We are thrilled to announce that we have formally opened applications for the Dance/NYC Junior Committee for next year! Please see our Apply page to learn more about what we’re looking for, what membership on the Committee looks like, and to apply!
Applications will be accepted through May 16th, 2014 for the coming year.
If you have questions, please direct them to members Brighid Greene at firstname.lastname@example.org & Mercedes Searer at email@example.com.
We look forward to your application!
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Our year started out in true JComm style, with a hello/goodbye party! We welcomed our new members and said goodbye to those leaving. And then we jumped feet first into planning our year with two summer work sessions. We gave … Continue reading
Last Tuesday, the Junior Committee had the chance to learn about negotiation from Crystal Reeck, a professor at Columbia Business School.
The choice of topic was quite pertinent as dancers don’t tend to negotiate and rarely dare to even discuss pay. Money is taboo in our community so this opportunity was of a heightened importance.
Crystal began her presentation with a role-play exercise for us around a contract negotiation at a consulting firm. Half of our group was to be the employer, and the other half embodied the future employee. Paired with a member in the opposite role, we were to try to negotiate our contracts following a series of parameters that explained our best interests, which were unknown to the person we were negotiating with and vice-versa.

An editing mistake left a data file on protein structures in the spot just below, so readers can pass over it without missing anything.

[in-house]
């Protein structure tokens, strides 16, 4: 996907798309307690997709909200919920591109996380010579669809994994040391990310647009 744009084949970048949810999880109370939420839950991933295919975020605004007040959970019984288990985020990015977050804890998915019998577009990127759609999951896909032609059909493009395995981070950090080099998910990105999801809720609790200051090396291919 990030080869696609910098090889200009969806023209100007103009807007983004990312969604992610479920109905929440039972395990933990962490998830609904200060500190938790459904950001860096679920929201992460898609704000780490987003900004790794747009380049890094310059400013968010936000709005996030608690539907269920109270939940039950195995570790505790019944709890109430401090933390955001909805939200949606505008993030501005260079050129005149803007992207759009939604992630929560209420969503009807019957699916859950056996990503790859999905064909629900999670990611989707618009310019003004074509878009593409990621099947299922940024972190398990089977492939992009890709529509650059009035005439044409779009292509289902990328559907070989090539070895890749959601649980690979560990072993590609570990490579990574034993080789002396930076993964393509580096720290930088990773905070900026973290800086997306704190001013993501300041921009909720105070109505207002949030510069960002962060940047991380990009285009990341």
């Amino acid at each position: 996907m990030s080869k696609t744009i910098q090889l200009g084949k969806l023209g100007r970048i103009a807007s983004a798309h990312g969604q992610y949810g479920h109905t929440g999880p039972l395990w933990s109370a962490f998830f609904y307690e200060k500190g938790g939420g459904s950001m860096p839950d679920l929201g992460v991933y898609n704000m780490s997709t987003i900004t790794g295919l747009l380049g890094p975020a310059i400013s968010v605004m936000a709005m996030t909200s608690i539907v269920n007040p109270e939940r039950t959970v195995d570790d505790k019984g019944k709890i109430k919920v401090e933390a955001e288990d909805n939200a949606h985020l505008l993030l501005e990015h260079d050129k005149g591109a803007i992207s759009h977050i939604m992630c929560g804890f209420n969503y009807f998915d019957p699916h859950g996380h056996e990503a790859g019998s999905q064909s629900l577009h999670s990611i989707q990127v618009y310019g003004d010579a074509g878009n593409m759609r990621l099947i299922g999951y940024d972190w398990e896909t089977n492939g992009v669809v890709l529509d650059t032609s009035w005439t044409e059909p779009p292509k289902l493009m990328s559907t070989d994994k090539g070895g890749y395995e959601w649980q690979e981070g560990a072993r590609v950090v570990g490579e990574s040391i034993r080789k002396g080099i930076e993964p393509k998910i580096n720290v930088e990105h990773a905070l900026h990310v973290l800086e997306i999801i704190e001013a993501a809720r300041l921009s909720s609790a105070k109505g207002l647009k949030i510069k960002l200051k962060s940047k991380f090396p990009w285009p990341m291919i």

I was paired with Kayley Pruitt and played the employee (while Kayley was my future employer). Though the negotiation started very easily as we both agreed on “work location” things got more complicated when discussing pay or paid-time off. It was interesting for me to realize that everyone’s priorities in a negotiation are different and that it is fundamental to prepare for a negotiation and to try to figure out your employer’s interests as well your own. Continue reading
Our very own Brighid Greene was featured in this NPR story: Can Young People Get Obamacare For $50 A Month? Sometimes
“For Obamacare to succeed, it’s crucial for young people to sign up. Healthy young Americans need to pay into the insurance system to help cover the costs for older, sicker people,” explains Chris Arnold.
His article probes the White House’s pledge that half of young people can get coverage for $50 a month or less.
The administration mentions on its blog, emails and press releases that this $50-or-less number refers to people who are “eligible for the health insurance marketplace.” But it doesn’t explain that that qualifier eliminates more that half of uninsured young Americans. Continue reading
Sunday September 22nd, Hollis Bartlett and Alexander Thompson (Dance/NYC Junior Committee’s Chair and Vice-Chair) attended the fourth general meeting of the Brooklyn Commune. The Brooklyn Commune Project is a grassroots initiative organized by Culturebot and The Invisible Dog Art Center to educate, activate and unify performing artists of all disciplines to work together towards a more equitable, just and sustainable arts ecology in America. The afternoon began with a presentation by Andrew Simonet, former co-director of Headlong Dance Theater in Philadelphia, titled “Why Artists Are Poor and Why They Shouldn’t Be”. In addition to his work with Headlong, Andrew has worked extensively with Creative Capital’s Professional Development Program as well as founding his own Professional Development Program for artist in Philadelphia called Artists U. He spoke to a number of common challenges that artists face, perhaps most important of which is compensation.
Hollis: If we follow Andrew’s analogy, then performing artists should think of their projects as research. Researchers need access to resources, collaborators, labs, administrative support etc. How can artists secure those elements for themselves?
Alexander: It’s interesting to think about art as research, and there are definitely some interesting parallels, but I think the comparison comes from a place of needing to legitimize art by comparing it to something that people already explicitly value.